Wu-wei, non-doing, is not a concept easily understood. This should not surprise us, given that it is not a concept at all, but a way of being in the world.
If we can understand how that we might be fully engaged in the world, completely involved in the work of change, for instance, and yet able to serenely accept whatever transpires, we begin to understand what is wu-wei.
Letting things happen happens as things happen; it has nothing to do with passivity. We can try and make things happen in a certain way, but however they happen in the end, they do not disturb our serenity; we let them happen.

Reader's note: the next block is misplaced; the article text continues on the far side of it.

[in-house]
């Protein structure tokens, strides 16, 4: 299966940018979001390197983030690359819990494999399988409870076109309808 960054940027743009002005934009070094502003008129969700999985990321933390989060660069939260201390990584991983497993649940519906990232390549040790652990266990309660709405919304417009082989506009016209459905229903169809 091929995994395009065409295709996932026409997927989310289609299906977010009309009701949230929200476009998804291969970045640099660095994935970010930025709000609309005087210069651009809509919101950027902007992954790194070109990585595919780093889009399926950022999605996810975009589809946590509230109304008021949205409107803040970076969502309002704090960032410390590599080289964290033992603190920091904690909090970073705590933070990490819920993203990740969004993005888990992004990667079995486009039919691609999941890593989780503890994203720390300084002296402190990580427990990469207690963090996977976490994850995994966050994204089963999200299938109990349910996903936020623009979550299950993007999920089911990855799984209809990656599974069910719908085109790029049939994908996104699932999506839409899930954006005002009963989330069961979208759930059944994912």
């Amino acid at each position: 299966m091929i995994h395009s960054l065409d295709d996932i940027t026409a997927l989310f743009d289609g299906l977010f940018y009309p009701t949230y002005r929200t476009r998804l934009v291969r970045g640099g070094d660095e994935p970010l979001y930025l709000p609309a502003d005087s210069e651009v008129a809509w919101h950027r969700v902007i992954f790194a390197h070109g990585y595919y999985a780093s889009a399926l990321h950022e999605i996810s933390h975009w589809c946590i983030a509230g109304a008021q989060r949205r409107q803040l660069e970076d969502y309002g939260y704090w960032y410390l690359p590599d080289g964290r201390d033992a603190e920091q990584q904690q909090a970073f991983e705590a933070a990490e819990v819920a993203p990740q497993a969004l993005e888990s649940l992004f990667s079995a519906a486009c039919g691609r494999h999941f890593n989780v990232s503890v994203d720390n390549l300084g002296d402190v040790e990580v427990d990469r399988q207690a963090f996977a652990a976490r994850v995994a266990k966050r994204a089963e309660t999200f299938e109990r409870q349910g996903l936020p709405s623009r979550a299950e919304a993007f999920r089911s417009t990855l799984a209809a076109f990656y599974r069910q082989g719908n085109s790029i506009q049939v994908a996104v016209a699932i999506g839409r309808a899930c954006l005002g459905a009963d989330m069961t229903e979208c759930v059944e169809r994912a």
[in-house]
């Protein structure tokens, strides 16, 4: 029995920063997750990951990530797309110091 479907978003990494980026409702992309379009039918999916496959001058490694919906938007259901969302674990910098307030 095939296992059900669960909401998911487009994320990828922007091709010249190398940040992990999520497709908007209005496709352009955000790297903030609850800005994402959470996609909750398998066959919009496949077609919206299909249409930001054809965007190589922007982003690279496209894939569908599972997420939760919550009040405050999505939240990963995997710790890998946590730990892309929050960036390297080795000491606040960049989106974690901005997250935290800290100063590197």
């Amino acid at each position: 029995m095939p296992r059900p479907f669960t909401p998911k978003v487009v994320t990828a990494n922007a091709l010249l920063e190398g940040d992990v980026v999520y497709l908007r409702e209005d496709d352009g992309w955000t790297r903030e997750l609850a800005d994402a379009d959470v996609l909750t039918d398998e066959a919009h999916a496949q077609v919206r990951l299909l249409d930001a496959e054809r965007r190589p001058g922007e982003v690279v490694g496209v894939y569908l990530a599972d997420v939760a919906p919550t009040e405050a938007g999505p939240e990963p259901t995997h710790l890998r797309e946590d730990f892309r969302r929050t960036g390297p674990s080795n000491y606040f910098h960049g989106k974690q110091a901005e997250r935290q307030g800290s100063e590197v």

Wu-wei has nothing to do with activity or non-activity; it has to do with our relation to what happens, whether actively pursued or not, whether the outcome is as we had hoped or not. Success or failure can be real in terms of our activity, but need not ever be real in terms of our serenity. We walk two roads.
Perhaps Dylan had a sense of this when he wrote: "There is no success like failure, and failure is no success at all." At the deepest level, there is really neither success nor failure, for though we rightfully work for one outcome in preference to another, whatever the outcome, we dwell beyond what happens.
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